Last Updated on
Reading time: 5 minutes
In my late thirties, I was scared healthy as I watched my grandparents die of strokes and heart attacks. As I took my journey to fitness , I’ve become better informed about the links between lifestyle choices, health, and mortality. I’ll use some elements of this journey as a case study for delivering great results. It’s become a model for how I deliver great results and continuous improvement in my personal and professional life. It’s a model you can use to find purpose, and deliver great results and continuous improvement in your life, too!
1. Find Purpose: Challenge Yourself With A Worthy Goal
In the infancy of my adult athleticism, I began exercising regularly by riding my bike. In just a few months, I realized there was no way I would continue cycling 3 or more days a week for the rest of my life. I would die young and overweight if ‘exercising’ or ‘being healthy’ was the only motive. When I began to emphasize continuous improvement and competition, I set the goal of completing a triathlon, which meant I’d have to become a runner. I was hooked.
Key takeaway: I increased the level of difficulty and “exercise” became interesting. I added goal orientation and “exercise” became worthy of continued focus.
Over time, I’ve stayed engaged. I’ve completed several triathlons, 5 marathons, and several obstacle course races where the registration paperwork warns: “YOU MAY DIE”. So much fun!!!
A Deeper Dive Into Finding Purpose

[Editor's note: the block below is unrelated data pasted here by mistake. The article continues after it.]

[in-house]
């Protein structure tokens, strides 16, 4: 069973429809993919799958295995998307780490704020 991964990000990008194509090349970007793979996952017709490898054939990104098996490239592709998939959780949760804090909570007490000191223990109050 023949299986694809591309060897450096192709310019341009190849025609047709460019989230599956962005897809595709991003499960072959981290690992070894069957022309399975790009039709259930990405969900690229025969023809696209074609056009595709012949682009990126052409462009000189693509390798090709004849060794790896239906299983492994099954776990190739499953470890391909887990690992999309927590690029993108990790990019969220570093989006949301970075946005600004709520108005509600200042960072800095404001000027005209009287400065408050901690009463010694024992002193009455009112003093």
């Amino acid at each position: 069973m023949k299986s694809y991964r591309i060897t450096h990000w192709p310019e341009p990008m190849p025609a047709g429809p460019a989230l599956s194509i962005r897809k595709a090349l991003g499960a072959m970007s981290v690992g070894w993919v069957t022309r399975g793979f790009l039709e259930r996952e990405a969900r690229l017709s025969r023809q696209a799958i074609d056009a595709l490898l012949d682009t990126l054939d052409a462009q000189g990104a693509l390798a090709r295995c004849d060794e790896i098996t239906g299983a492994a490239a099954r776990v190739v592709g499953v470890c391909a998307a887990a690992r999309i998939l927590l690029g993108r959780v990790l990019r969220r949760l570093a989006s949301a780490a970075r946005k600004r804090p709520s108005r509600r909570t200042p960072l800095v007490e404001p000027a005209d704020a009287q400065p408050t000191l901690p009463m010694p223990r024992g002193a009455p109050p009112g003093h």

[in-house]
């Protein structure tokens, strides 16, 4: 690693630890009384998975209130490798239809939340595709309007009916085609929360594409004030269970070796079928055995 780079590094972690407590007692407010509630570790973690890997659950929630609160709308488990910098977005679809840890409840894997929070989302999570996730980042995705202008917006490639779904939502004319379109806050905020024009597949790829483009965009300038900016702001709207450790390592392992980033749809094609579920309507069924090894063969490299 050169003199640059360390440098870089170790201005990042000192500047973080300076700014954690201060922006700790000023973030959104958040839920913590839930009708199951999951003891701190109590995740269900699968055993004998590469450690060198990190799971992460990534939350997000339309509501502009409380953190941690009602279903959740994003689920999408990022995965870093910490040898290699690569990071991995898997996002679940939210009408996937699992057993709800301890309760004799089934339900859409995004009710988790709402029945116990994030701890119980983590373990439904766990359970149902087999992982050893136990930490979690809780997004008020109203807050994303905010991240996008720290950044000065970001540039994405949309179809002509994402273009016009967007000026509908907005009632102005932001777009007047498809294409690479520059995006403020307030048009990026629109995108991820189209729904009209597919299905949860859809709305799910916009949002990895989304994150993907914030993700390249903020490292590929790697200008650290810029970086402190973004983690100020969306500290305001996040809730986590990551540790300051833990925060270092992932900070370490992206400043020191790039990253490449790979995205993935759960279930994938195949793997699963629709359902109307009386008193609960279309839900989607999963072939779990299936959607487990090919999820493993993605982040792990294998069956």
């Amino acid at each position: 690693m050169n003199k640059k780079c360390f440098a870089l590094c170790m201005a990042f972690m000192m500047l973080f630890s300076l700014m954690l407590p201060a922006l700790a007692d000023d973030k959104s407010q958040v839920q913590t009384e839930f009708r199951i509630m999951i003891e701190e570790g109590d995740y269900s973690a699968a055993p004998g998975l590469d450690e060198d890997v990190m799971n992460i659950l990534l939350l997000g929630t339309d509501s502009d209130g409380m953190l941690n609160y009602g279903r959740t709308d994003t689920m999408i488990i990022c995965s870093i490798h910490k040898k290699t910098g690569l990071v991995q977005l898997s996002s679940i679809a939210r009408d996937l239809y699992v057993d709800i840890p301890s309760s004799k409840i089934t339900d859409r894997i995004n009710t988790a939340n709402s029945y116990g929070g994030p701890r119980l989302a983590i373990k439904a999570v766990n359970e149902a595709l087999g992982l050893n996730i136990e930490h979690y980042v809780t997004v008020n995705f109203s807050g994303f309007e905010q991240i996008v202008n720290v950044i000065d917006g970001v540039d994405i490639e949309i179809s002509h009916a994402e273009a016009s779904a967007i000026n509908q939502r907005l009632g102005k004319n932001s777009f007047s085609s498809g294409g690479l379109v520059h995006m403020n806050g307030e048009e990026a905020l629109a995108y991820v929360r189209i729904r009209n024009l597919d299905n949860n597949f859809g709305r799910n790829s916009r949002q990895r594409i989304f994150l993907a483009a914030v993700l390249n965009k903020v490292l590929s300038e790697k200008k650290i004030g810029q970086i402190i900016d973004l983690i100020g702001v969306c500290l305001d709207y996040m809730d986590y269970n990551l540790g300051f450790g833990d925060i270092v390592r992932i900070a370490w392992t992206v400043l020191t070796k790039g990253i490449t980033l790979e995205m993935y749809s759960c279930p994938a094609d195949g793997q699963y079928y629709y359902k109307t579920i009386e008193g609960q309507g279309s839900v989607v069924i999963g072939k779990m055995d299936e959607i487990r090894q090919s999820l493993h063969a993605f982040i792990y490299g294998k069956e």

Before middle age, I never liked running, and I certainly never did it. The longest run I recall ever completing was the 600 yard Presidential Fitness Test  in 4th grade, which poisoned me as a runner for life. We ran on wet grass, on a cold spring morning, in dress shoes, nice slacks, a button down shirt, and an itchy sweater. I’d never trained for the event or any other running activity. My lungs burned in the cold air, I felt like I was drowning in mucus, I couldn’t finish the full mile running, and I had to return to class in sweaty, wet, uncomfortable, sticky, itchy clothes.
Still, decades later I’ve become a runner because I had a big goal behind the simple intention of being healthy and fit. I just had to fake myself out and make it interesting before I’d bother.
2. Finding Purpose Enables You to Own Great Results
I learned if I’m not committed to my own success, nobody else will be either.
I took ownership, did the work, managed what I ate, and paid attention to how it made me feel.
As a result, I have better awareness of what I eat, how I feel, and how my body responds, than I ever imagined possible or previously believed necessary.
The direct connection between my food, my lifestyle, and how I feel, is inexplicable, and was formerly invisible to me.
Now I have control over the quality of my life and my perceived experience, that I never before imagined.
The process is fun, because it’s become a game where I can create great results when I want.
When it doesn’t work as expected, I can explain failure and be accountable for it.
I’ve seen continuous improvement, received trophies for high achievement, and made amazing friends.
3. Finding Purpose Enables You to Get Help and Ask Questions
I read voraciously.
Phil Maffetone recommended I name all the stressors in my life and systematically remove them . That led me to address digestive issues that have plagued me since childhood. Now, I’m regularly and surprisingly complimented for the healthfulness of my clean diet.